There was no discussion and no objections when the Denver City Council gave initial approval Monday night to a ban on smoking and vaping on the 16th Street Mall.
The ban had appeared to be a tad more controversial when it was heard earlier this month by the City Council’s housing and safety committee, but the council members who had the most concerns about it said Monday they aren’t sure they have the votes for a sunset clause.
The Breathe Easy Ordinance would allow police officers to issue tickets up to $100 to anyone smoking or using an e-cigarette on the mall or within 50 feet of either edge. It was introduced by Council President Albus Brooks, who said his main concern is the health and welfare of the people of Denver who have to breathe secondhand smoke as they walk down the Mall. It also has the support of the Downtown Denver Partnership.
Denver City Council holds a final vote on Monday, Oct. 30. There is no public hearing scheduled.
The people who object to the ordinance mostly fear it will be targeted disproportionately at homeless people and be used to move them off the Mall into less visible spaces.
There could yet be some amendments to this proposal when it comes time for a second and final vote. Councilman Paul Kashmann said he’d like to see a sunset clause that would let the law expire in a few years unless the City Council makes an active decision to continue it, but he’s still debating whether to introduce that change. More likely, he’ll ask for an amendment to gather data on who is getting ticketed during the first few years of enforcement. However, without the sunset clause, that data request has less teeth, he said.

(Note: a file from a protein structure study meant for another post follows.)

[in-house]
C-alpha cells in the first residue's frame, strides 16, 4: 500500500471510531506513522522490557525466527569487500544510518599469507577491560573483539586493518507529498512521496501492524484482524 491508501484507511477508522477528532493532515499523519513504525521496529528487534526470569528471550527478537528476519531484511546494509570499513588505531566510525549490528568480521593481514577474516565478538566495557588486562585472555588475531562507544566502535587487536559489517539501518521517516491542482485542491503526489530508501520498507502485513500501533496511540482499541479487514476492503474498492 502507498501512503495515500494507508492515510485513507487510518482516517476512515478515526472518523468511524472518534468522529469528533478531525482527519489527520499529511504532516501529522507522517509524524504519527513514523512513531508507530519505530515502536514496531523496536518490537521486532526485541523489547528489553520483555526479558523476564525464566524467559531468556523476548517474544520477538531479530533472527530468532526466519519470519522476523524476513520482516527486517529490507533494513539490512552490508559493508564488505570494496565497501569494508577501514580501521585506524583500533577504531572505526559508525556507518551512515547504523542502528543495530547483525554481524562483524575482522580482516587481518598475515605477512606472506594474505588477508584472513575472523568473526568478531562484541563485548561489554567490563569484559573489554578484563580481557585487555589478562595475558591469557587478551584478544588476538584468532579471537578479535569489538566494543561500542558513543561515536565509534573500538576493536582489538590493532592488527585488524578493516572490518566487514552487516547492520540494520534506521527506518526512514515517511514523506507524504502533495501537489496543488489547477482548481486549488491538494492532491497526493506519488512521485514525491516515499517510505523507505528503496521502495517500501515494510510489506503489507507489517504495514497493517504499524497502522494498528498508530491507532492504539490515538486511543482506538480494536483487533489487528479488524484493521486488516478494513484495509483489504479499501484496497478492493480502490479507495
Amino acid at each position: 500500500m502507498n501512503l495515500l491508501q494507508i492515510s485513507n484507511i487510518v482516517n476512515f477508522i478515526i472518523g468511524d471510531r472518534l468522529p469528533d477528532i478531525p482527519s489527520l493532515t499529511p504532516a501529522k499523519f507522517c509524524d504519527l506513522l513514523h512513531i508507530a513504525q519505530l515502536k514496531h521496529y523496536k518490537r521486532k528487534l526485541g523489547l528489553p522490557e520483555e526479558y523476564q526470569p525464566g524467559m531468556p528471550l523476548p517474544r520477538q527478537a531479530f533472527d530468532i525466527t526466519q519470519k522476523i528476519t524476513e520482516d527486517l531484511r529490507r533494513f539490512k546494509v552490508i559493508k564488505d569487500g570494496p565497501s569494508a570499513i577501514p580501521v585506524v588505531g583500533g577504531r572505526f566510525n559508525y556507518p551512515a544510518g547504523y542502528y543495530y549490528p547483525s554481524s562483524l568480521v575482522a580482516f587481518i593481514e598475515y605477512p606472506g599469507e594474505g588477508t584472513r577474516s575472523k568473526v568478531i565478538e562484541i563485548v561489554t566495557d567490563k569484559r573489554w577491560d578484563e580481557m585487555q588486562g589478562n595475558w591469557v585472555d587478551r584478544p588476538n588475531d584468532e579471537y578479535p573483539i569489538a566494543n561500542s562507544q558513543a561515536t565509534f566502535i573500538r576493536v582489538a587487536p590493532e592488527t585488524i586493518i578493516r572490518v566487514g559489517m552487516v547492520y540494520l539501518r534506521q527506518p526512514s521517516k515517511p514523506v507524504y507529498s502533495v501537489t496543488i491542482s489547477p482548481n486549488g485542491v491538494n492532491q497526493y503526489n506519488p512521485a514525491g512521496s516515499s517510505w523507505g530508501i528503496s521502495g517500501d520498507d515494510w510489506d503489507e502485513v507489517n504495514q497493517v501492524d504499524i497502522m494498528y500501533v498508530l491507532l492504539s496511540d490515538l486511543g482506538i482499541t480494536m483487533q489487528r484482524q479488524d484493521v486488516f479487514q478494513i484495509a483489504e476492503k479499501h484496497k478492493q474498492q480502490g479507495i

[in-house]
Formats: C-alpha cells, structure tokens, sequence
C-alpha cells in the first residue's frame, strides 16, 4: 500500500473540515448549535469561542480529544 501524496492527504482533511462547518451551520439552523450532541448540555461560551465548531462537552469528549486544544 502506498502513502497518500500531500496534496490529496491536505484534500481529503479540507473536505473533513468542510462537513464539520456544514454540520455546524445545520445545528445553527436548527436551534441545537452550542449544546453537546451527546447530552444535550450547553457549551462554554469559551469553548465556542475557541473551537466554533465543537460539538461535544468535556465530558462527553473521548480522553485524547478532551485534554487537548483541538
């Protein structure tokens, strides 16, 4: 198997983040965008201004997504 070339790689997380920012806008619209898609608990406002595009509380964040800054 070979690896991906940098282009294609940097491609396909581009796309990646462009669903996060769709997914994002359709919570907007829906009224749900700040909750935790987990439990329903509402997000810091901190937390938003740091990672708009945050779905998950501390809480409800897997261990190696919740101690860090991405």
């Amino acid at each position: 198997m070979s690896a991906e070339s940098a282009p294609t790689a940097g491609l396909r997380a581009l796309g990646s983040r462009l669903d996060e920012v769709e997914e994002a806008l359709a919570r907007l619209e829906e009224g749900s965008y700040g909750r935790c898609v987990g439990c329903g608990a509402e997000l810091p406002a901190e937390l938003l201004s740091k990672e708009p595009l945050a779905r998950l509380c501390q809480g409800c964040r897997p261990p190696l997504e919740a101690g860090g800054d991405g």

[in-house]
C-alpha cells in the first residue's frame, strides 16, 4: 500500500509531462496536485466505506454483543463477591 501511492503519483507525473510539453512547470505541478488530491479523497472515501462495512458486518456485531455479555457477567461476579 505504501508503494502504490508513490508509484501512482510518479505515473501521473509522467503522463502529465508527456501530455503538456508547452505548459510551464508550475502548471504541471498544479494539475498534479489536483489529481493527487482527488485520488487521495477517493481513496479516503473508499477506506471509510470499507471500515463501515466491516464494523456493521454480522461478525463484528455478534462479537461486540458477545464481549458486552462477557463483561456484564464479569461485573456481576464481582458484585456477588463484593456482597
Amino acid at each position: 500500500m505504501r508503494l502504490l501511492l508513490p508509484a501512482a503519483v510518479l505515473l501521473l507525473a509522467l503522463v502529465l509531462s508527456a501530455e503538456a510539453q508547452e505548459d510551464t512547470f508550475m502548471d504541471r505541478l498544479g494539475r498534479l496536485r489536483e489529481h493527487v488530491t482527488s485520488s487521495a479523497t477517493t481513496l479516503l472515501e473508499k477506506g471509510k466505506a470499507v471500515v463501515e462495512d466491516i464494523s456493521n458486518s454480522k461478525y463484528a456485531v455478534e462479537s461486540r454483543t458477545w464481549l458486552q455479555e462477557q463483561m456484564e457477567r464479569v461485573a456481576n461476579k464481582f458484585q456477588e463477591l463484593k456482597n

Just about everyone on council is OK with a smoking ban, but some members have more concern than others about how it’s enforced.
Kashmann said he suspects homeless people and the working poor will be more likely to get tickets, “rather than some tourist from Idaho smoking a Pall Mall.”
“As long as it doesn’t result in an arrestable offense,” Councilman Paul López said he can live with a ban. However, he wants service workers to be able to take their smoke breaks on docks and in alleys without risking an expensive ticket.
“It’s important that we know who is getting ticketed,” he said. “Cause if it’s the working class folks on their break …”
Brooks said he’s already asked the Denver Police Department to write data collection into its policy around the smoking ban, and that information will be reported each quarter to Kashmann’s safety and housing committee.
But he has no interest in a sunset clause.
“If you do a sunset, why do the bill? This is about health and wellness,” he said. “A sunset would say it’s an issue now but it’s not an issue in two years.”
Homeless people who are ticketed generally will be assigned community service rather than have to pay the fine. Perhaps more significantly, if they blow it off entirely, it won’t convert to a “failure to appear,” something that can generate an arrest warrant and land people in jail.
Brooks said he’s concerned that the focus on homeless people on the Mall — both by their advocates and by people who want to see them moved off the Mall — has become a distraction.
“I’m concerned that the message of what we’re trying to do is being altered,” he said.